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Allies: The U. S., Britain, Europe, And The War in Iraq Hardcover – January 6, 2004


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Product Details

  • Hardcover: 272 pages
  • Publisher: PublicAffairs; 1ST edition (January 6, 2004)
  • Language: English
  • ISBN-10: 1586482165
  • ISBN-13: 978-1586482169
  • Product Dimensions: 8 x 5.5 x 1 inches
  • Shipping Weight: 12 ounces
  • Average Customer Review: 4.4 out of 5 stars  See all reviews (11 customer reviews)
  • Amazon Best Sellers Rank: #3,803,824 in Books (See Top 100 in Books)

Editorial Reviews

Amazon.com Review

William Shawcross first came to prominence with Sideshow, a ringing condemnation of Henry Kissinger and Richard Nixon's actions in Cambodia. This time around, however, he heartily endorses the military actions of the American government as it invades Iraq and ousts the regime of Saddam Hussein. Preemptive war, says Shawcross, is not the anomalous tactic that some of George W. Bush's critics might suggest but rather a necessary strategy in dealing with dangerous despots. Shawcross treads lightly on the dispute over the existence of weapons of mass destruction and the unsettled landscape of post-Saddam Iraq while describing at length the human rights crimes committed by Saddam and his sons Uday and Qusay to make the point that that the war was justified. Germany and France are cast here as unappreciative opportunists for their opposition to Bush. Chirac, in particular, is on the receiving end of much enmity by Shawcross who never misses a chance to cite nicknames like "Super Menteur" (Super Liar) or "The Crook" to describe the French president. Oddly, given the book's title and cover photo of Bush and British Prime Minister Tony Blair, there is little inside information on the relationship between the two men and the British and American decision makers that hasn't been well chronicled in mainstream news outlets' coverage of the war. This shallowness extends to the rest of Allies as well. One hopes for some innovative analysis or revolutionary research but Shawcross mostly just presents his opinion: that Saddam was dangerous, the Americans were right to remove him, and that the UN and much of Europe were wrong to object. Another problem with Allies is how fluid the situation in Iraq was as the book went to press. As a result, Shawcross's analysis runs the risk of being outdated and irrelevant within a comparatively short period of time. Allies is a quick read and Shawcross is a fine writer but one wishes that he could have provided more depth to such a complicated situation. --John Moe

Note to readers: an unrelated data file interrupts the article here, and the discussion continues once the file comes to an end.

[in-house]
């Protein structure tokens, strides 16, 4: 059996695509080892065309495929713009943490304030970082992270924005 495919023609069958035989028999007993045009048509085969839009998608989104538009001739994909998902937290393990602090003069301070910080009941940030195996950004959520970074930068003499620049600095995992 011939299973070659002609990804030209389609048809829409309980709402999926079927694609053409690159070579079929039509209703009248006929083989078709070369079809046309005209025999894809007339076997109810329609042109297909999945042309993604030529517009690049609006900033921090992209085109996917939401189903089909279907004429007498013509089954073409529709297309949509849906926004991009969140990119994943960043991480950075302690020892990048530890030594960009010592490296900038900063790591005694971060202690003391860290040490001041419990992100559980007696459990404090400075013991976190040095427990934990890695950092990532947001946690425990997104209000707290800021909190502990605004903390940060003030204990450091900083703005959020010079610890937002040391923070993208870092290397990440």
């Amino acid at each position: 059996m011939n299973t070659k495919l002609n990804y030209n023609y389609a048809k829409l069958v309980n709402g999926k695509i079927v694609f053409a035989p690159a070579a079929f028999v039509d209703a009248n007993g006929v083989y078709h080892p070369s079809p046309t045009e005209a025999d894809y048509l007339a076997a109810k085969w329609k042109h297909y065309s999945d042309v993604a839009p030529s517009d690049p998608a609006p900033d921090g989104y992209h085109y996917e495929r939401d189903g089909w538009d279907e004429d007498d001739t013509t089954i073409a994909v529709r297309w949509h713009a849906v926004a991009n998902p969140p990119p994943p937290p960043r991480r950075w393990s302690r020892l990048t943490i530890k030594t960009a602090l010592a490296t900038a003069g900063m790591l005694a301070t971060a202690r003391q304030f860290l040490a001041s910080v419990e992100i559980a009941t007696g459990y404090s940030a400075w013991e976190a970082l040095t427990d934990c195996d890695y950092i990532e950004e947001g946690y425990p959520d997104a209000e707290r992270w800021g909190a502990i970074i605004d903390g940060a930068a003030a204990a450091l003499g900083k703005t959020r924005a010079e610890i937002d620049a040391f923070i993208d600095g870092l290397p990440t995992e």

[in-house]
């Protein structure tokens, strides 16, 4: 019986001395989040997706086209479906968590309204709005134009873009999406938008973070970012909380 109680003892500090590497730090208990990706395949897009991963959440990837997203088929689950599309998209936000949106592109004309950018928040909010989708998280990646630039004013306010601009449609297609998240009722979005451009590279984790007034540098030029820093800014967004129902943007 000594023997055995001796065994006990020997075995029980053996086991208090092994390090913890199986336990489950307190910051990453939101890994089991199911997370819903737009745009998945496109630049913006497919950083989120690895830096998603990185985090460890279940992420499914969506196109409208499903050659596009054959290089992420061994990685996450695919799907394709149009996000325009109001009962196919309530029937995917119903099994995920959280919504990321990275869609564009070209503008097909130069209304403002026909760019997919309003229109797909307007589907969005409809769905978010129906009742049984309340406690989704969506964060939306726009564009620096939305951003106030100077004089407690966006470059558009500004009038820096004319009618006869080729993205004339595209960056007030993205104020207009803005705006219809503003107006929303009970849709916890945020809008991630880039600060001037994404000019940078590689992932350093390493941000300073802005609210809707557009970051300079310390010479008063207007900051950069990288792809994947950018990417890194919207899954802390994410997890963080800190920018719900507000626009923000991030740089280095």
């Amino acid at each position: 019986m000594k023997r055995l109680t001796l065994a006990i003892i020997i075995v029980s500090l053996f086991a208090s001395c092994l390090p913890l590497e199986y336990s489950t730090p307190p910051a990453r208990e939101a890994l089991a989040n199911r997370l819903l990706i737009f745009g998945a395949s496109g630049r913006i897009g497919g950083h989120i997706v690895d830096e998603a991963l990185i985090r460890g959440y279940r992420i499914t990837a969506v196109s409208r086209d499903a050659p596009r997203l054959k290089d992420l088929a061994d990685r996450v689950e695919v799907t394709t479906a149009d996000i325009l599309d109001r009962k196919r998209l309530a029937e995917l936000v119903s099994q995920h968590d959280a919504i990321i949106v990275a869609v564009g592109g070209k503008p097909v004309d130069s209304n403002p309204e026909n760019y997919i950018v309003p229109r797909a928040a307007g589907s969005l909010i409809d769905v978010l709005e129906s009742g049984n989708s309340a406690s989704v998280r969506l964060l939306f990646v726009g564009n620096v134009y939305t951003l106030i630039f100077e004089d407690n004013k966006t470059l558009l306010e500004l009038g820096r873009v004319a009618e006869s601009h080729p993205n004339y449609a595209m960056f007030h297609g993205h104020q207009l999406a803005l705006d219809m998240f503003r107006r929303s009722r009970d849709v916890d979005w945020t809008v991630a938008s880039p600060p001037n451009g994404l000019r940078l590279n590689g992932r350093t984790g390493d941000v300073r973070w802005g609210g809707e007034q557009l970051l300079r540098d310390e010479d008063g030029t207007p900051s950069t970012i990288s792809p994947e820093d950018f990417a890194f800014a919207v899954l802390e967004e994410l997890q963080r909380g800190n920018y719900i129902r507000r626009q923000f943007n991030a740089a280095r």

From Publishers Weekly

Once a prime critic of U.S. foreign policy in his much-acclaimed Sideshow (1979), Shawcross has now become convinced that the U.S. is the only country capable of changing the world for the better. Arguably, the one common thread between Sideshow and Allies is the laudable conviction that wholesale violation of human rights crimes against humanity cannot be tolerated in a just world order. Just as he excoriated Richard Nixon and Henry Kissinger for the saturation bombing of Cambodia, Shawcross now lauds George W. Bush and Tony Blair for the overthrow of Saddam Hussein. But unlike the earlier book, this one is short on investigative journalism and long on opinion. Bush, Blair and Assistant Secretary of Defense Paul Wolfowitz are cast as unalloyed heroes in a morality play, with the French and the Germans portrayed as ever-"cynical" villains. The absence of nuance will no doubt appeal to Bush and Blair partisans, but will put off some others. Shawcross offers little that has not already appeared in the newspapers, and glosses over the failure to discover weapons of mass destruction, the contracts awarded to companies close to the U.S. administration, and the growing restiveness of Iraqis in "liberated" Iraq. President Bush can do no wrong; French President Chirac (the "crook") can do no right. This is a polemic, not a work of careful research and persuasion. It contributes more heat than light to the debate over Iraq, and will change few minds.